When Frank Sinatra cut loose from the big bands

The Melbourne hotel wasn’t the dump he had feared. It even boasted a pool, which he had to himself – just how he liked it when doing laps. Especially now there was no Ava Gardner around. He relaxed into an easy freestyle, extending the number of strokes between breaths until he managed a whole length. Not too shabby for a heavy smoker.

Frank Sinatra was always slugging it out, whether with goals or people. Singing was his release, which is why it seemed so effortless – aided by the swimming. Ever the gambler, when he won he aimed higher, and when his star suddenly plummeted below the horizon at the beginning of the 1950s, he still had an eye on the main chance. Sure enough, after some string-pulling, 1953 brought him From Here to Eternity and a Capitol Records contract: the first giving him an Oscar; the second a slew of his finest albums.

These were riding high in the charts when he toured Australia in ’59, not with a big band for once, but with the Red Norvo Quintet. Melbourne’s two concerts were recorded, and from the second – April Fools’ Day – came Live in Australia, a rare small-band album that was finally remastered and officially released in 1997.

Curiously, many deny Frank was even a jazz singer – some weird snobbishness induced by songs like My Way, I guess. If the godmother of his elastic phrasing was Billie Holiday, his fluidity, switch-backs, drama and mellifluousness were also the marks of a natural storyteller. You get a real taste of this watching him record Moonlight in Vermont in 1965 (https://youtu.be/08D9N4OigC4) and in the must-see Netflix documentary, All or Nothing at All.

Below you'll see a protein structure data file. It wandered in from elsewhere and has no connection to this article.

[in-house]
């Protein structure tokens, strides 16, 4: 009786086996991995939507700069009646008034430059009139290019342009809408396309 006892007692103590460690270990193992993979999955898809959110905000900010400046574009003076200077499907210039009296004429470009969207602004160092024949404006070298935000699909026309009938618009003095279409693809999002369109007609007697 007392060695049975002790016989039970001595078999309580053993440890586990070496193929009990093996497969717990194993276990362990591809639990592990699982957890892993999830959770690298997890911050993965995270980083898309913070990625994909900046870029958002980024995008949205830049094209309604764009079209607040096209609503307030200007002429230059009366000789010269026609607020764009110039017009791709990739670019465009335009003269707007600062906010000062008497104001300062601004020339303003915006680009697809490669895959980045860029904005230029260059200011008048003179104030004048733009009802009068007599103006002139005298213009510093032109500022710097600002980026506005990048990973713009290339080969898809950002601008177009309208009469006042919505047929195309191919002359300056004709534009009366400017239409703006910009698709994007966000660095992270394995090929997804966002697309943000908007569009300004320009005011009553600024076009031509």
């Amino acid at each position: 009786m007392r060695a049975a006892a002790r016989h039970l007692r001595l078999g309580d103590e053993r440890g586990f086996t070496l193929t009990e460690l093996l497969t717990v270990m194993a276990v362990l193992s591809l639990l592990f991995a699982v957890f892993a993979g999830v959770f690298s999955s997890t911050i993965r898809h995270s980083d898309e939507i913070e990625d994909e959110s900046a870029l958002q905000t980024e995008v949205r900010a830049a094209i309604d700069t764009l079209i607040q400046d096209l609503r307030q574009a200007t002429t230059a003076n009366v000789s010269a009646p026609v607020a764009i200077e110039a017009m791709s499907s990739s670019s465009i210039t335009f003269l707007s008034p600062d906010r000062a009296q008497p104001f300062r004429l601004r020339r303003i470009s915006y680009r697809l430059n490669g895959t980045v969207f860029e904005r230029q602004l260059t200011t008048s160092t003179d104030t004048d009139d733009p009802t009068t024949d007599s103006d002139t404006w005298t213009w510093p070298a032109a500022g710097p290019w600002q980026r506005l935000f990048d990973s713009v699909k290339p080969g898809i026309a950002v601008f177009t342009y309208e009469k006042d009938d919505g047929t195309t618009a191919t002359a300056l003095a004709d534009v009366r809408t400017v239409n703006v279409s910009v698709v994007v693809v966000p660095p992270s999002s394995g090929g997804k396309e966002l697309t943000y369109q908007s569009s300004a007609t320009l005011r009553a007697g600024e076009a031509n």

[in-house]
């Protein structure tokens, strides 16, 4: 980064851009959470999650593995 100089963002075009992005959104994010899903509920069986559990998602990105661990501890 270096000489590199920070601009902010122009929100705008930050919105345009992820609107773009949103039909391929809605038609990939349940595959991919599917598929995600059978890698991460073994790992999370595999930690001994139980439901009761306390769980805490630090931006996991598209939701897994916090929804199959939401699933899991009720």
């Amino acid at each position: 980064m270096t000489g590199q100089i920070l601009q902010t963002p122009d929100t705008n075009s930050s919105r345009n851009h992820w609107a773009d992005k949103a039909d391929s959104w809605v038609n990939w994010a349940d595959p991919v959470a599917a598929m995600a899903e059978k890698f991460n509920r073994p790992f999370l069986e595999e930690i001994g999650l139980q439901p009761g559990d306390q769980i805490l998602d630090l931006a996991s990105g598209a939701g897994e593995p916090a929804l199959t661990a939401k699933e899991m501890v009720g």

Photo supplied.

Sinatra also instinctively solved a problem that confounded most males. When singing songs of love or heartbreak, they tended towards sobbing affectation, teen-like angst, a feminine falsetto or an emotional vacuum. Frank tapped into an inner truth that exuded a specifically male sexuality, and by 1959 he was the biggest drawcard on earth. He had married and divorced Ava (who, coincidentally or otherwise, was simultaneously in Melbourne filming On the Beach), shot pool with JFK, and turned Las Vegas from a dustbowl into a destination.

More importantly his voice had begun to deepen and darken, and he was constantly playing a game of profound sophistication with rhythm, pitch and timbre; flirting with the words; teasing them and pinching them; sometimes bouncing off the band like a kid off a trampoline.

Frank in the studio with Nelson Riddle. Photo: Sid Avery/Capitol Photo Archives.

Forget the fuzzy opening instrumental, and listen to I Get a Kick Out of You, I’ve Got You Under My Skin and his improvising of both words and melody during The Lady is a Tramp. A local horn section joins for three tunes, including On the Road to Mandalay, which Rudyard Kipling’s sister had decreed was a distortion of her brother’s intentions, and vetoed its inclusion on the 1958 album Come Fly with Me (Chicago being added, instead.) With that frustration spurring him on, he carves up what was to become one of his classics. Finally Norvo’s airy vibraphone introduction to Night and Day induces such a free-flowing interaction with Frank as makes for an exceptional version of the song he performed most often.

Although he loved the rocket ride atop a big band, those orchestrations didn’t allow this devil-may-care freedom of dialogue with the other players. Besides, sometimes the string arrangements for Frank’s ballads were laboured, and here you hear him without that weight – although the band sounds like it’s trying to cover for the lack of that usual lushness on Willow Weep for Me, which he probably should have sung just against Bill Miller’s piano, like the gorgeous Angel Eyes.

It’s strange to think that in the 1930s, when “Sinatra” didn’t seem cool, he tried out being “Frankie Trent”. His mother, Dolly, went ballistic: “There is no finer name, none more musical, than Sinatra!” she bawled. Frankie Trent relented. It seems we should all listen to our mothers.

Frank Sinatra with the Red Novo Quintet: Live in Australia, 1959 streams on Google Play and Spotify.